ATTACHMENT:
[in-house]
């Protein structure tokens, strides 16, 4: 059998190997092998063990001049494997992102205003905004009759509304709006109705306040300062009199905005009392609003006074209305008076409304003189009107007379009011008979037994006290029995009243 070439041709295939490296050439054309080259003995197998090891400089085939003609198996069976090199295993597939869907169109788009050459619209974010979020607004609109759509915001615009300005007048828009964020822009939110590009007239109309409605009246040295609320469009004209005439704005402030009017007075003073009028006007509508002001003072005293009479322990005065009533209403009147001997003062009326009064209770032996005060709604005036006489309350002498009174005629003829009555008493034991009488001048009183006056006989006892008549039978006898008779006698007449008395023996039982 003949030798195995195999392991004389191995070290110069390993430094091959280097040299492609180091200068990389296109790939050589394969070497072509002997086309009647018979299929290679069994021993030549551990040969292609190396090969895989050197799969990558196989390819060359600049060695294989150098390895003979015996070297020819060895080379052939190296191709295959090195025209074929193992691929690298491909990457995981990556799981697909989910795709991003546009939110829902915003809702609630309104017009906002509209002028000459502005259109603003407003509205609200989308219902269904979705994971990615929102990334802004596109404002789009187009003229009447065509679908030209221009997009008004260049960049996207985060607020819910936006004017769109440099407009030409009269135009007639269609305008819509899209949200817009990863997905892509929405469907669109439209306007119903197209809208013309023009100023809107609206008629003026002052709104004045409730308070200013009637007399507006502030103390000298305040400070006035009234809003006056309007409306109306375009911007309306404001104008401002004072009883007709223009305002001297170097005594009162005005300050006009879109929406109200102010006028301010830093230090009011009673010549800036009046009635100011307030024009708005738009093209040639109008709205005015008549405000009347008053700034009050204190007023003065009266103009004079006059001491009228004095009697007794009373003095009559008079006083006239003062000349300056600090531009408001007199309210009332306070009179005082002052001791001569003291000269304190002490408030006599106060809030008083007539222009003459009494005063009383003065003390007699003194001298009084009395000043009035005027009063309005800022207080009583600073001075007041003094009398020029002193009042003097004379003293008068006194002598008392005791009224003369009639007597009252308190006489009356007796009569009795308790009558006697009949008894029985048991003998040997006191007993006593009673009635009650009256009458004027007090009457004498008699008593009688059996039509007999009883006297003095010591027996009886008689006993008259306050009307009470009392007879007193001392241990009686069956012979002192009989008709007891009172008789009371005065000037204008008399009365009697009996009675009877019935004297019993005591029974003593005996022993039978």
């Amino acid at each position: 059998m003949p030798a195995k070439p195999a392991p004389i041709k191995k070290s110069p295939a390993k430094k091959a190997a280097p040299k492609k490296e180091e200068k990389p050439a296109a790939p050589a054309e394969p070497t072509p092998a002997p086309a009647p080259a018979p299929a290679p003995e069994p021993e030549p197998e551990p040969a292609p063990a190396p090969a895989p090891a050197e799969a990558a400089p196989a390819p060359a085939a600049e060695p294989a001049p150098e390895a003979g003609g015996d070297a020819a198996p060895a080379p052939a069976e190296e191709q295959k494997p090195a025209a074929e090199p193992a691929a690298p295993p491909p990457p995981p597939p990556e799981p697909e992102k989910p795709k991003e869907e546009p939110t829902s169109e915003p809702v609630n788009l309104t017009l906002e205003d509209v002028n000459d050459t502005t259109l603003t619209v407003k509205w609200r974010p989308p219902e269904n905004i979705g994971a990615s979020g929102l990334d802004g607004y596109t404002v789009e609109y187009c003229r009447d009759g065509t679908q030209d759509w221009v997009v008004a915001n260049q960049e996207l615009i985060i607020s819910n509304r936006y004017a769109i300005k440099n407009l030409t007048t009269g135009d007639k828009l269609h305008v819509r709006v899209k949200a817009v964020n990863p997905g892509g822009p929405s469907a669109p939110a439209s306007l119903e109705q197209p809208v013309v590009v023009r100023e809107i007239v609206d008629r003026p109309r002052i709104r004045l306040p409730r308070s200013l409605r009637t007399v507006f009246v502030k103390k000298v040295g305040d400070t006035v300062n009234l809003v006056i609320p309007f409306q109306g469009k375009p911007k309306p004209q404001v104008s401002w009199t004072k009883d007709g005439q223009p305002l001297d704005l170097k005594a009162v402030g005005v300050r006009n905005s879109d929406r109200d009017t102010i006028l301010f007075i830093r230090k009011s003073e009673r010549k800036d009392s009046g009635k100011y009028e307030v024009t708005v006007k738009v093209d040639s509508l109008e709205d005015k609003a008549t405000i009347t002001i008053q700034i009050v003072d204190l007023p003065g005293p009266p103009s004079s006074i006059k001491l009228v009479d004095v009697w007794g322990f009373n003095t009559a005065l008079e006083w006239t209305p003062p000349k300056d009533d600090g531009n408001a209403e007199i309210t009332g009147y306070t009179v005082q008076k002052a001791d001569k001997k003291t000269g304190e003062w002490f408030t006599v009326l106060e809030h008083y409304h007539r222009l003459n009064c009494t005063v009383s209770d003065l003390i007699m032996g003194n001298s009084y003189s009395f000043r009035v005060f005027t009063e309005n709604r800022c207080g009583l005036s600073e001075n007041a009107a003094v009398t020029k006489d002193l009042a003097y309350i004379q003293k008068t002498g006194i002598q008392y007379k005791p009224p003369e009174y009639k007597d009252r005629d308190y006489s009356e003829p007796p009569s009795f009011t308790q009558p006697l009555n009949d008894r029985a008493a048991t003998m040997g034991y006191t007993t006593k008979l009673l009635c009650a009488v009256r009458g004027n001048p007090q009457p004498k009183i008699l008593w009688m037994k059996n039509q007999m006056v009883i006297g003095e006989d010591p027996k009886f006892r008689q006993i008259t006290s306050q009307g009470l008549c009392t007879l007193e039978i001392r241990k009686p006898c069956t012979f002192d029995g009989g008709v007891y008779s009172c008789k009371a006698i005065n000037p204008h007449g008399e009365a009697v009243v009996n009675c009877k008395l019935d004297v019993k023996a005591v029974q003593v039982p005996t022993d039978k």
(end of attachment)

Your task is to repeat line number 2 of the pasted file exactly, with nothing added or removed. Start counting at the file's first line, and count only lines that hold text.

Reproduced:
């Protein structure tokens, strides 16, 4: 059998190997092998063990001049494997992102205003905004009759509304709006109705306040300062009199905005009392609003006074209305008076409304003189009107007379009011008979037994006290029995009243 070439041709295939490296050439054309080259003995197998090891400089085939003609198996069976090199295993597939869907169109788009050459619209974010979020607004609109759509915001615009300005007048828009964020822009939110590009007239109309409605009246040295609320469009004209005439704005402030009017007075003073009028006007509508002001003072005293009479322990005065009533209403009147001997003062009326009064209770032996005060709604005036006489309350002498009174005629003829009555008493034991009488001048009183006056006989006892008549039978006898008779006698007449008395023996039982 003949030798195995195999392991004389191995070290110069390993430094091959280097040299492609180091200068990389296109790939050589394969070497072509002997086309009647018979299929290679069994021993030549551990040969292609190396090969895989050197799969990558196989390819060359600049060695294989150098390895003979015996070297020819060895080379052939190296191709295959090195025209074929193992691929690298491909990457995981990556799981697909989910795709991003546009939110829902915003809702609630309104017009906002509209002028000459502005259109603003407003509205609200989308219902269904979705994971990615929102990334802004596109404002789009187009003229009447065509679908030209221009997009008004260049960049996207985060607020819910936006004017769109440099407009030409009269135009007639269609305008819509899209949200817009990863997905892509929405469907669109439209306007119903197209809208013309023009100023809107609206008629003026002052709104004045409730308070200013009637007399507006502030103390000298305040400070006035009234809003006056309007409306109306375009911007309306404001104008401002004072009883007709223009305002001297170097005594009162005005300050006009879109929406109200102010006028301010830093230090009011009673010549800036009046009635100011307030024009708005738009093209040639109008709205005015008549405000009347008053700034009050204190007023003065009266103009004079006059001491009228004095009697007794009373003095009559008079006083006239003062000349300056600090531009408001007199309210009332306070009179005082002052001791001569003291000269304190002490408030006599106060809030008083007539222009003459009494005063009383003065003390007699003194001298009084009395000043009035005027009063309005800022207080009583600073001075007041003094009398020029002193009042003097004379003293008068006194002598008392005791009224003369009639007597009252308190006489009356007796009569009795308790009558006697009949008894029985048991003998040997006191007993006593009673009635009650009256009458004027007090009457004498008699008593009688059996039509007999009883006297003095010591027996009886008689006993008259306050009307009470009392007879007193001392241990009686069956012979002192009989008709007891009172008789009371005065000037204008008399009365009697009996009675009877019935004297019993005591029974003593005996022993039978």